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Reinhold Niebuhr's Impossible Ethical Ideal

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In Reinhold Niebuhr's "The Relevance of an Impossible Ethical Ideal," the author develops many claims regarding the difference of thought between orthodox Christianity and modern secular society. Of these claims, I shall address in this essay how the impossibility of sacrificial love, or agape love, is relevant to our moral lives. As Christians I feel that we are all too often conditioned to see ourselves as pursuing the ideals and beliefs of Christ, yet Niebuhr's explanation offers insight into how mankind is unable to possess true sacrificial love and furthermore how faith and repentance of sin are all that is needed to gain the eternal gift of life in heaven.

In analyzing how sacrificial love is impossible, I found Niebuhr's example on page 243 to be particularly clarifying. "Men may defend the life of the neighbor merely to preserve those processes of mutuality by which their own life is protected. But that only means that they have discovered the Interrelatedness of life through concern for themselves rather than by an analysis of the total situation" (Christian Ethics 243). To me this means that as much as we would like to think we would lay down ourselves for our neighbors, we would only do so if we thought we might profit or gain from the action. Reinhold goes on to claim that "it is natural enough to love one's own family more then other families and no amount of education will ever eliminate the inverse ratio between the potency of love and the breadth and extension in which it is applied" (Christian Ethics 245). This piece of the passage was what ultimately led to my understanding of how Niebuhr could claim that agape love is impossible. Thinking of my own family I would undoubtedly choose my family over anyone or anything were it that I was forced to make a decision. The love which we feel for those who bore and raised us or for that matter lay within our blood line will always be closer to our hearts and minds. As much as we try as Christians to live out our faith by doing as Christ did, we cannot be reasonably expected to forsake our own family in regard for another. It belies the logic for which we have grown accustomed to through our society. Only Christ was able to show complete compassion for all due to the nature of his mission on Earth.

In further developing his claims, Reinhold Niebuhr cites Sigmund Freud's "Civilization and its Discontents," pp. 139-140. Freud's argument was that "the command to love the neighbor as ourselves is the strongest defense there is against human aggressiveness and it is a superlative example of the un-psychological attitude of the cultural superego. The command is impossible to fulfill; such an enormous inflation of the ego can only lower its value and not remedy its evil." I think it is important to note that while Freud states that the commandment is downright unattainable for a culture, I do believe that certain individuals posses what is necessary to show an agape love. Yet while it is possible, very few people in the course of history have been able to develop this kind of love for mankind. But to this argument, Niebuhr states that "the faith which regards the love commandment as a simple possibility rather than an impossible possibility is rooted in a faulty analysis of human nature which fails to understand that though man always stands under infinite possibilities and is potentially related to the totality of existence, he is, nonetheless, and will remain, a creature of finiteness" (Christian Ethics 246). He goes on to state that man "will never be able to divorce his reason from its organic relation with the natural impulse of survival with which nature has endowed him; and he will never be able to escape the sin of accentuating his natural will-to-live into an imperial will-to-power by the very protest which he yearning for the eternal tempts him to make against his finiteness" (Christian Ethics 246).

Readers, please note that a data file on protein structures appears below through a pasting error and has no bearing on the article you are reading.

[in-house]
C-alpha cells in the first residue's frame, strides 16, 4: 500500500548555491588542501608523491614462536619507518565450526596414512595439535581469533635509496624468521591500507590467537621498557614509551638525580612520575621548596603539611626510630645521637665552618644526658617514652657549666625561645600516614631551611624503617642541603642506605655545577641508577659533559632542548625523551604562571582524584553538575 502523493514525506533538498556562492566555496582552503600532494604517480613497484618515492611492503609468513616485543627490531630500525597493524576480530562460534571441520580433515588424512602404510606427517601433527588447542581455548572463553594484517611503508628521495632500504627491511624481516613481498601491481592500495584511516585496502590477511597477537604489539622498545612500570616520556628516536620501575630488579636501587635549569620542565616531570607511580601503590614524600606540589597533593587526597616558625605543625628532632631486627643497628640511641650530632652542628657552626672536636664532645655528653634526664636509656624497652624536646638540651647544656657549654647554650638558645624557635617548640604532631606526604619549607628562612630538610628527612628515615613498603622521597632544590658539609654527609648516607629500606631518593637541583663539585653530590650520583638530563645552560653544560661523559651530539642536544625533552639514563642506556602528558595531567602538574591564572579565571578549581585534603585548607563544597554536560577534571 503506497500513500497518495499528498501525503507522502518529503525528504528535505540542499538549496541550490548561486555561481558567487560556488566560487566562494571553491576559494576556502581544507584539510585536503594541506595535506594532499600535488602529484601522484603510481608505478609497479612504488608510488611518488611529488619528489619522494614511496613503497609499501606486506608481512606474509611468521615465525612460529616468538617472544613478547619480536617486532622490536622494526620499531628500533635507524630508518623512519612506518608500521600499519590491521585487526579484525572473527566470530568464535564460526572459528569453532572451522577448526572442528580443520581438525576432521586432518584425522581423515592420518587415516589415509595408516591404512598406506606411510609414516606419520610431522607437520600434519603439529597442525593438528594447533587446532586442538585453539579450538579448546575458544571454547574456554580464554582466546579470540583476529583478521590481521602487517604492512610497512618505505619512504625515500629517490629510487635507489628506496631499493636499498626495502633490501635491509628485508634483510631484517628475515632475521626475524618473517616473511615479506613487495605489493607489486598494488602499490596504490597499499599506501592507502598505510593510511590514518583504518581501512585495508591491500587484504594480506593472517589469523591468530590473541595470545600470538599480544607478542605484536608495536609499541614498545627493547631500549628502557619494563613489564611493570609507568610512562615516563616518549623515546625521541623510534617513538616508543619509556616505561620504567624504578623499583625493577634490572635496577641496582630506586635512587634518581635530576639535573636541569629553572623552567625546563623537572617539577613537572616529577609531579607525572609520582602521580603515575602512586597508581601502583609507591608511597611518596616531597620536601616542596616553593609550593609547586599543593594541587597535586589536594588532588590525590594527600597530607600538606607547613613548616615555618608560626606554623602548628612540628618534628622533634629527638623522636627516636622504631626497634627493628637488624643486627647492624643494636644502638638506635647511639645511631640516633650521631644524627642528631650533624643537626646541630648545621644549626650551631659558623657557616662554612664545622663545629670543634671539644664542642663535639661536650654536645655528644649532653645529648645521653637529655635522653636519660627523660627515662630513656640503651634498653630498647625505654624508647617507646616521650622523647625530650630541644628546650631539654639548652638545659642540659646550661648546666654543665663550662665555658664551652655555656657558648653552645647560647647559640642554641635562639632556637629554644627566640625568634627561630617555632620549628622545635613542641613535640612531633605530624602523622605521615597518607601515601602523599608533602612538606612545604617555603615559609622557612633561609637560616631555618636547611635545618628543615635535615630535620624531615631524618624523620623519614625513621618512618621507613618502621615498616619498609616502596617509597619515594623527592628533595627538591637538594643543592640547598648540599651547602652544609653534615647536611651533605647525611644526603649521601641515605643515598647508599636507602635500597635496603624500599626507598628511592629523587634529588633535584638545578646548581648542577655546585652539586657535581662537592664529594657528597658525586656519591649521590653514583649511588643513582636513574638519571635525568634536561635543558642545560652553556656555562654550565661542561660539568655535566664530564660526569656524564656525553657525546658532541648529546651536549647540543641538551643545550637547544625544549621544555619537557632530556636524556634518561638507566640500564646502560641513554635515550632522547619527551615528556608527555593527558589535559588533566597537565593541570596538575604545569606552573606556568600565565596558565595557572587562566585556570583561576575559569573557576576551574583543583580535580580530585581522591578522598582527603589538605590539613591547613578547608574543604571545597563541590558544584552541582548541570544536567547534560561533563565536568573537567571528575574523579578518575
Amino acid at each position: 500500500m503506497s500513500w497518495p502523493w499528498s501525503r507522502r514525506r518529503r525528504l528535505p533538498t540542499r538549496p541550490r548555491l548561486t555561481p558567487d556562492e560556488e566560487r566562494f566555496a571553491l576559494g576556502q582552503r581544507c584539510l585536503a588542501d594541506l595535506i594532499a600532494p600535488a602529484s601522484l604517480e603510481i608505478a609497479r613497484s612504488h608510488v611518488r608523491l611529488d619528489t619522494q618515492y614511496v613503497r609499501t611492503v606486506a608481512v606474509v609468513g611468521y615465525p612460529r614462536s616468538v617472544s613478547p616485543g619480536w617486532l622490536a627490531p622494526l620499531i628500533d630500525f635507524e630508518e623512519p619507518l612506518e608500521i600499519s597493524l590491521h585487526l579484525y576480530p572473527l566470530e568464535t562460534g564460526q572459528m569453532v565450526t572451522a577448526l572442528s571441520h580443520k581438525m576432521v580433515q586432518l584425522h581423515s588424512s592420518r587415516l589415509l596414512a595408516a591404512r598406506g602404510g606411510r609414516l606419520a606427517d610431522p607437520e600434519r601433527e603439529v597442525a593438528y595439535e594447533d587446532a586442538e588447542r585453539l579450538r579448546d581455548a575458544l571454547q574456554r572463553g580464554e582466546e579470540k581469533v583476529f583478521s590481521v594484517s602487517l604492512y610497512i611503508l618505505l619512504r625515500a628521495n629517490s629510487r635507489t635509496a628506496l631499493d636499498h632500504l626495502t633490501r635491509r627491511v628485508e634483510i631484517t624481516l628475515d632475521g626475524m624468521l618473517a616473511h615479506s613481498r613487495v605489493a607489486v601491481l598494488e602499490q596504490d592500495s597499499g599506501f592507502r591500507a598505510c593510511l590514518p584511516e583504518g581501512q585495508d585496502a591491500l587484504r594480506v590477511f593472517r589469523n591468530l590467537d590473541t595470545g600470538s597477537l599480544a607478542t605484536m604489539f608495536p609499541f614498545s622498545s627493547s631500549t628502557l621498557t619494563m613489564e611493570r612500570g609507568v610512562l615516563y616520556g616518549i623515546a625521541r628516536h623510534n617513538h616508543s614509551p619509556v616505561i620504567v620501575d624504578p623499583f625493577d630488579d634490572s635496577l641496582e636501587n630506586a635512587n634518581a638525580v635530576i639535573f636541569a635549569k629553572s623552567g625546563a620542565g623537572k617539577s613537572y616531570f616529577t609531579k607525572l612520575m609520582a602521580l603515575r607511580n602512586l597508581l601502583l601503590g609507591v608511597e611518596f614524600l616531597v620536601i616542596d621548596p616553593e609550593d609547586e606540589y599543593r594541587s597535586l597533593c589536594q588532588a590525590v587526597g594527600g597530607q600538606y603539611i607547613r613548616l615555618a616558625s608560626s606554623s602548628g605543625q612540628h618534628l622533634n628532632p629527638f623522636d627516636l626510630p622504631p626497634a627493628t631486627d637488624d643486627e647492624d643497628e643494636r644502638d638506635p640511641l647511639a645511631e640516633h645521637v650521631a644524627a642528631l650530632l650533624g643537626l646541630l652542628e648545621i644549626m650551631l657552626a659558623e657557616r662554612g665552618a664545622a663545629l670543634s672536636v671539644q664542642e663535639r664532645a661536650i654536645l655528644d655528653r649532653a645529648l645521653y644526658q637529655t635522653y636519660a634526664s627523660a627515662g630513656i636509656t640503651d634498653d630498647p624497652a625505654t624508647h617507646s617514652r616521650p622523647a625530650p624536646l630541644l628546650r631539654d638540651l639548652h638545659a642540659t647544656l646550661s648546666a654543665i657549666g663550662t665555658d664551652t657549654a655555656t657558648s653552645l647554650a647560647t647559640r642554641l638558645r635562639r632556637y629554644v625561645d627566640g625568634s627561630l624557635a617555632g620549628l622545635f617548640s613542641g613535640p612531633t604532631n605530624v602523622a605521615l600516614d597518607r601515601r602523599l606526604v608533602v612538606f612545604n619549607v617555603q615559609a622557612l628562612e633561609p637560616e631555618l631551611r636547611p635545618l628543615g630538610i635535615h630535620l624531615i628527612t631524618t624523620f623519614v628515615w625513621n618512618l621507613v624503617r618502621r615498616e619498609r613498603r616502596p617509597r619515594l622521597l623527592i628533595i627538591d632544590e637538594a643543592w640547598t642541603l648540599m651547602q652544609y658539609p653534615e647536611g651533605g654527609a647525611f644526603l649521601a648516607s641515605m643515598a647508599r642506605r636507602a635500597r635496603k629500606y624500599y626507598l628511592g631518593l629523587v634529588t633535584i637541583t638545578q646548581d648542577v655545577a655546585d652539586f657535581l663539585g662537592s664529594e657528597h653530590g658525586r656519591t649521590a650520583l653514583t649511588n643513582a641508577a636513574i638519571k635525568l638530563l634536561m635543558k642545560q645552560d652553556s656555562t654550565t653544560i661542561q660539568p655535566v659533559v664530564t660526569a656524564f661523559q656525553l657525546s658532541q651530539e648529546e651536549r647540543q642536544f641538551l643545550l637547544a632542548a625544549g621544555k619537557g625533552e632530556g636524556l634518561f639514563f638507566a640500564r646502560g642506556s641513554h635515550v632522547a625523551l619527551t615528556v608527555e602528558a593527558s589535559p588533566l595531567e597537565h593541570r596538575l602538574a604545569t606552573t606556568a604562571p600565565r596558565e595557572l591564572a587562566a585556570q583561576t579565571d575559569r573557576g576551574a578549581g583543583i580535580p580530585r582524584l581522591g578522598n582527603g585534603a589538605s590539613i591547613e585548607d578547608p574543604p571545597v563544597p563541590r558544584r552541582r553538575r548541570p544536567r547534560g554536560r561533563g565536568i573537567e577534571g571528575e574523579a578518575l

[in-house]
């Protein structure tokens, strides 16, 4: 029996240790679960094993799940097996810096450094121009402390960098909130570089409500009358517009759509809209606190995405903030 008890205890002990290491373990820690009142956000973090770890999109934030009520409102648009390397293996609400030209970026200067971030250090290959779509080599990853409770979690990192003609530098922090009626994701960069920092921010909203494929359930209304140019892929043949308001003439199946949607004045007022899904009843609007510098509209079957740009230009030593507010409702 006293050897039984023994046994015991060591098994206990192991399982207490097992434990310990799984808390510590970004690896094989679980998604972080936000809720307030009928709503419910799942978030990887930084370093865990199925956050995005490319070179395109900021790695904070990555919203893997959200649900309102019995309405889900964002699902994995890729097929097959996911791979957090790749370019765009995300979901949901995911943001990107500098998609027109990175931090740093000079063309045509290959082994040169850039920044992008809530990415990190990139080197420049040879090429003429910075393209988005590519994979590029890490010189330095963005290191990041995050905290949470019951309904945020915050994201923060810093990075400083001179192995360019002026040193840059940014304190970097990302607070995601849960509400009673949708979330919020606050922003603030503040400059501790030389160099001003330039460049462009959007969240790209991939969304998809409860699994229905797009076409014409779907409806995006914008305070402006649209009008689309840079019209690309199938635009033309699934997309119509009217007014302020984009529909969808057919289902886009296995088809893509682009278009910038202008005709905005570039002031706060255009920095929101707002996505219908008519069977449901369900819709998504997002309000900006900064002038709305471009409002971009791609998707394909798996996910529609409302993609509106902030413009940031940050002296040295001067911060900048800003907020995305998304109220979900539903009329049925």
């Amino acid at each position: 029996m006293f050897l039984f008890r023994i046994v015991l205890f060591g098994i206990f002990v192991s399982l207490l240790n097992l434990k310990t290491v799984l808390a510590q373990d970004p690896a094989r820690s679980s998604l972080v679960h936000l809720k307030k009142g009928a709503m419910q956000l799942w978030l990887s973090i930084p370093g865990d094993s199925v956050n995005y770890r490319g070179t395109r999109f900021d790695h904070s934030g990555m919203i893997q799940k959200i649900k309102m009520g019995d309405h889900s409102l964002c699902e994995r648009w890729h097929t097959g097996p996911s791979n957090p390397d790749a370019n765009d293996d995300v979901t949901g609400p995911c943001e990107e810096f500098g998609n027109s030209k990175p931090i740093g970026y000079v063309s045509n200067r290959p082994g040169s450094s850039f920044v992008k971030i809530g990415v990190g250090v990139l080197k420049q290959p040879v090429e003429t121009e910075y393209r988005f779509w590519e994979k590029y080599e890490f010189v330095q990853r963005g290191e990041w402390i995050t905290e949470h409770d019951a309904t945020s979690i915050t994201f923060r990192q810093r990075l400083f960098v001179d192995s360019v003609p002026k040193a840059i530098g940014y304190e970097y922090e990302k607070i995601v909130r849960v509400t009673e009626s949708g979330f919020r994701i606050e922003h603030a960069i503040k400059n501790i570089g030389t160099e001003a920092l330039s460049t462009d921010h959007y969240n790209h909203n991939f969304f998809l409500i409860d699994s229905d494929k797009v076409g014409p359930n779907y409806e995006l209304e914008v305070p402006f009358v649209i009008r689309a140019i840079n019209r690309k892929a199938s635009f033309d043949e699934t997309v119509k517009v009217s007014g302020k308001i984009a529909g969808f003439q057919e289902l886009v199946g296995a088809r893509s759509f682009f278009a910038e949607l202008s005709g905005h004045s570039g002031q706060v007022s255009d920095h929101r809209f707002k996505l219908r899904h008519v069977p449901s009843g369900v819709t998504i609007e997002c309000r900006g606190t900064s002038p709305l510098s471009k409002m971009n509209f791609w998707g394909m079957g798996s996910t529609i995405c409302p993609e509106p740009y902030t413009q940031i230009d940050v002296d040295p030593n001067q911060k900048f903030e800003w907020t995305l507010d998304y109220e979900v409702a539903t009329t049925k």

In addressing how Reinhold Niebuhr's claim is relevant to our everyday lives I feel it is important to understand, as a Christian, that no matter what we try to do or accomplish in terms of our spiritual growth, we will always be sinful human beings. Niebuhr himself offers us this insight in his closing sentence by stating that "repentance is thus the gateway into the Kingdom of God" (Christian Ethics 247). Therefore, even though we cannot hope to ever possess a true sacrificial love for all of humanity; it is a mute issue as it is no more relevant to our salvation than any other supposed ideal of the Christian faith. I know that in my life, I have been faced with situations in which I could have shown a deeper



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